Why Evil Hat won't be joining YGN (at least for now)

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Postby iago » Tue Jul 03, 2007 6:19 pm

Y'know, the funny thing about all of this -- XXX encouraged me to apply all the same, despite all of the concerns and troubles and his own rejection by YGN's publishers.

That's pretty fascinating to me, and may ultimately -- and ironically -- be the voice *most* likely to influence my decision.

All that will have to wait until after the Summer Convention Event Horizon, though. :)
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Postby iago » Tue Jul 03, 2007 6:20 pm

Your Games Now, LLC wrote:Fred, I've made 3 successive edits over a period of hours. Please stop referencing other companies in your posts I don't want to edit anymore.


...

Huh. So it's not okay to use specifics in the support of my position?

Go democracy!

I'm out.
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Postby Your Games Now, LLC » Tue Jul 03, 2007 6:23 pm

iago wrote:I know that Joe has a passionate commitment to privacy, but even without revealing the individual votes that were made (I certainly don't want fuel for a witch-hunt to be provided), I wonder if there would be value to making the process a little more public, a little more transparent?


No one but members are privy to our voting and members have agreed to not discuss voting particulars with non-members, because a non-member isn't entitled to any information about the inner workings of Your Games Now.

There is 100% transparency amongst the members, however. We see how each other votes, we all know the current status of the site, and all member can ask me any question and I'll answer to the best of my ability. Again, this is something that is impossible to have at any other site. But that transparency ends with membership.

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Postby Your Games Now, LLC » Tue Jul 03, 2007 6:28 pm

iago wrote:
Your Games Now, LLC wrote:Fred, I've made 3 successive edits over a period of hours. Please stop referencing other companies in your posts I don't want to edit anymore.


...

Huh. So it's not okay to use specifics in the support of my position?

Go democracy!

I'm out.


If this is really what you think my editing of your posts was, goodbye.

You don't have the right to to reference other companies private interactions with my company on my forum.

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Postby jasonga » Tue Jul 03, 2007 6:39 pm

iago wrote:(XXX from could even be called a tireless promoter of their games, but I'll fully grant the reasons XXX was rejected were probably complex.)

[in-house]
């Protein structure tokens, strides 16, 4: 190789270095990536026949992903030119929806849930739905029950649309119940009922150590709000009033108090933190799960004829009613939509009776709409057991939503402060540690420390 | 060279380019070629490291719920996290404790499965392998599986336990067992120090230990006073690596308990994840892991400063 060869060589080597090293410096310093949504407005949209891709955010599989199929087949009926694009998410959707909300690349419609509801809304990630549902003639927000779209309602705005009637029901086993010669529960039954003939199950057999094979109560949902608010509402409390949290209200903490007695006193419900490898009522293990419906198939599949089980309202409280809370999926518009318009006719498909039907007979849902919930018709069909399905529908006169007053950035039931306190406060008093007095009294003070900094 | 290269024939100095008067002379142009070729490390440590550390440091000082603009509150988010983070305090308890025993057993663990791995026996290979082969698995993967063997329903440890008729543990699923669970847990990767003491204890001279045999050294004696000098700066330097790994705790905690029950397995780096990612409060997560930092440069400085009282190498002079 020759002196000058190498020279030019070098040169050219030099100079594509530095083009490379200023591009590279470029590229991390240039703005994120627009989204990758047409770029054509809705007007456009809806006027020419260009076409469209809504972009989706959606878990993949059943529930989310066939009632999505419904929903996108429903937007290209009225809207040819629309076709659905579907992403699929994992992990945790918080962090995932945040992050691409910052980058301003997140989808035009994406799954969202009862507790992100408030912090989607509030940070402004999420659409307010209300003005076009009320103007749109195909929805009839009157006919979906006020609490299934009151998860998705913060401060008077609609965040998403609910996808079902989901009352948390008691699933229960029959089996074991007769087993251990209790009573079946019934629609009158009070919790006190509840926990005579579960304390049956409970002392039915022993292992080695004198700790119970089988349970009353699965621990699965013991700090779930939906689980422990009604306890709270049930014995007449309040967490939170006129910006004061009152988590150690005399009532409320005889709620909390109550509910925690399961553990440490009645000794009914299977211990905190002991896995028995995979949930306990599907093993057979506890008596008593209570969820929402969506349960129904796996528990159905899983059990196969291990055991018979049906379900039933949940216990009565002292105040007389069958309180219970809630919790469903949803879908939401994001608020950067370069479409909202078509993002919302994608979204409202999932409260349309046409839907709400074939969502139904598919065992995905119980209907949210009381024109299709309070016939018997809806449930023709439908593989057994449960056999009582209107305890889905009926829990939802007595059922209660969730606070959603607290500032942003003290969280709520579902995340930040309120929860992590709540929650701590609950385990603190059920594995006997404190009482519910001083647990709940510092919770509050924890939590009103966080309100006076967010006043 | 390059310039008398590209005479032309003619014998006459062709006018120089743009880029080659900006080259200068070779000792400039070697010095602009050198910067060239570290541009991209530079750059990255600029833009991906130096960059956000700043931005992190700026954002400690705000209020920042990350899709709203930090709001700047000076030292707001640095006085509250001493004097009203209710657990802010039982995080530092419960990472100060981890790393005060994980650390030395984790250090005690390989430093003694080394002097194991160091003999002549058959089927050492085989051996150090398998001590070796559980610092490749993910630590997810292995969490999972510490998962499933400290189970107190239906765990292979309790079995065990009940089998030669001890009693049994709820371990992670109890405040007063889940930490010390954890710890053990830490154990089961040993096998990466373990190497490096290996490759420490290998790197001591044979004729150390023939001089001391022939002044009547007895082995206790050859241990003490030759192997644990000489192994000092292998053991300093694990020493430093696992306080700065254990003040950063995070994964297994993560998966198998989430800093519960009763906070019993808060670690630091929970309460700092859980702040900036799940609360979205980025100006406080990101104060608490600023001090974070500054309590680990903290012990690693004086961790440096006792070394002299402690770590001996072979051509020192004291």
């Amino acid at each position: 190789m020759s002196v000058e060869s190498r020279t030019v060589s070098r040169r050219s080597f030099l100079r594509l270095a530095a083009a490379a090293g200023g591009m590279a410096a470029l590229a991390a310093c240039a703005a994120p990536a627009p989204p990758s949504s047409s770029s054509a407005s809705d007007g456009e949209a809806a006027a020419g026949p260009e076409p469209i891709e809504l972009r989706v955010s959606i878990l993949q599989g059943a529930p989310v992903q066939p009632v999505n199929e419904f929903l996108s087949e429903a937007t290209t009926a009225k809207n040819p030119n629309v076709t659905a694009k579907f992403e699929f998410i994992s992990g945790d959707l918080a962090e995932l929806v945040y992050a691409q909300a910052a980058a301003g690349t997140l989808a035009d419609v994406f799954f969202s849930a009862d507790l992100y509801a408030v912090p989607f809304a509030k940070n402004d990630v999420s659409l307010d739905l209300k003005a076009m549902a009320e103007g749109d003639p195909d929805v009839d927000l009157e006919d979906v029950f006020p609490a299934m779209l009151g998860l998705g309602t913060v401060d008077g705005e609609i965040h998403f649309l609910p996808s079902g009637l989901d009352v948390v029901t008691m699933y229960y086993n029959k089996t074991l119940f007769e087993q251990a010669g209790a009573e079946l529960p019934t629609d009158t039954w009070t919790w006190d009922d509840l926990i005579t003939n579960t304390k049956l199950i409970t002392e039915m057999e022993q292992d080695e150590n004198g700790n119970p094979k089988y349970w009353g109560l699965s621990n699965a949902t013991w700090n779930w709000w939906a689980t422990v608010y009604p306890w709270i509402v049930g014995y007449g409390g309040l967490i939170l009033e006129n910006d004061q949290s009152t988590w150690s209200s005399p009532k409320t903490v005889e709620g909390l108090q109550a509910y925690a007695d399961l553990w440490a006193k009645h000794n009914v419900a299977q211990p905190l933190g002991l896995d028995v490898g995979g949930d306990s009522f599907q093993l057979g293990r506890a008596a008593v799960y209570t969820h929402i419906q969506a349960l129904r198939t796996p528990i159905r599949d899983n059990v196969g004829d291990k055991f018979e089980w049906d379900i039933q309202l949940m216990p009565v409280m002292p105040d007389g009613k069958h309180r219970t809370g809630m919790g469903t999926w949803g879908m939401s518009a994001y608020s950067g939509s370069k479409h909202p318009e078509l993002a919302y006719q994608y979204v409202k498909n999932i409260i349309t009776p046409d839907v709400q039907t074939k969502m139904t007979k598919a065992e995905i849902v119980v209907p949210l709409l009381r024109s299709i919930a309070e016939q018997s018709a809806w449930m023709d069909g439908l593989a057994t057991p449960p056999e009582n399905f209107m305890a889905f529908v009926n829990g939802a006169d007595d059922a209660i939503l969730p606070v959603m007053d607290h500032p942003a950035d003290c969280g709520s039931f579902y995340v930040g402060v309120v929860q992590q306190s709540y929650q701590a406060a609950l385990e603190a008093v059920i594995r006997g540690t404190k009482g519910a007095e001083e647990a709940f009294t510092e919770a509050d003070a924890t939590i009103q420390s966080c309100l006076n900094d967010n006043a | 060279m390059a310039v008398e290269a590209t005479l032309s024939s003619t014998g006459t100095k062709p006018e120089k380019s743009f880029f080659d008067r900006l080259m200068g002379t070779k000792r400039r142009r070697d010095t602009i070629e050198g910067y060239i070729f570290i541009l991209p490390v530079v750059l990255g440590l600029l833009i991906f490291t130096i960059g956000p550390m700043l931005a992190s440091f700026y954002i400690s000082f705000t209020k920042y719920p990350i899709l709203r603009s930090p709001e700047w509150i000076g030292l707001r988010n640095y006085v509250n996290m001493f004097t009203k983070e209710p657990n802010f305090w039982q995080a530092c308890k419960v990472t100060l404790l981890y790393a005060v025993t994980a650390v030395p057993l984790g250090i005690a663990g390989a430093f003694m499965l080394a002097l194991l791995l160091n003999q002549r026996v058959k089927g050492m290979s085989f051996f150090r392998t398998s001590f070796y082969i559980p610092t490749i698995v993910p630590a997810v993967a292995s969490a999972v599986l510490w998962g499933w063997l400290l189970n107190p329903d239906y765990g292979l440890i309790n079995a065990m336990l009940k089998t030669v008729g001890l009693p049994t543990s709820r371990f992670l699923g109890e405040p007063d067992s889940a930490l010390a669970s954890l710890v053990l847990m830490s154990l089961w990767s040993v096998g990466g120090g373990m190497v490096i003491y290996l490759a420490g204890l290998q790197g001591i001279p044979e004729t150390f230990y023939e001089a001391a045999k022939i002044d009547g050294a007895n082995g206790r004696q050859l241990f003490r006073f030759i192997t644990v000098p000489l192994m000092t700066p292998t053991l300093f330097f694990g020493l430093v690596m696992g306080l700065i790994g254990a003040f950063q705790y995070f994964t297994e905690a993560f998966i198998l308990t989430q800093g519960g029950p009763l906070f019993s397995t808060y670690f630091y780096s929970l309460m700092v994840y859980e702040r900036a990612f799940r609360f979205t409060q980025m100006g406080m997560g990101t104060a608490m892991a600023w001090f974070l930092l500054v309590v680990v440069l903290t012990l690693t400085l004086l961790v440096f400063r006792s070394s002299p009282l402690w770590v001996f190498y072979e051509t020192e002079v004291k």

Indeed, the reasons for the mysterious XXX (I know who you mean - I read it just before it was edited out) were complex. Did the co-op make the right choice? I have no idea. If XXX has a negative opinion of us because they weren't successful in joining, maybe not.

A "no" result is never meant to be "we think you suck, piss off and never come back" - it simply says that other members have concerns at this time that they would like to see addressed in some way. Whether it is product quality, cover quality (a concern for some), subject matter, evidence of business activity, or whatever.

Heck, at least one publisher who got a "no" vote early on has reapplied and gotten a "yes" the second time.


iago wrote:I groove on your standards for voting, Jason. They make sense to me... But I can't fairly call them "standards", having said that, because voters aren't being held to a standard, right? I confess I worry that this will render the process as something that looks pretty fickle, to the outsider.

It's true, voters aren't held to a standard - each voter casts their vote based on their own thoughts.

I've pondered it being considered fickle in the past as well. But there isn't any easy way around it. YGN is a co-op, which means everyone has a say in how things are run. Individuals can be fickle - hopefully we've got a large enough cross section of opinions that any fickleness will cancel each other out.

You've raised some good points on your blog about a lack of "indie" publishers (and by "indie" I assume you mean non-traditional RPGs). But if they don't apply we can't vote ;) True, our XXX publisher above applied and got a no (although I can't say I ever thought of them as indie). But I'd be surprised if you got a no (for example) - you easily surpass any of my criteria that I mentioned above, and I know others use a similar criteria in their voting.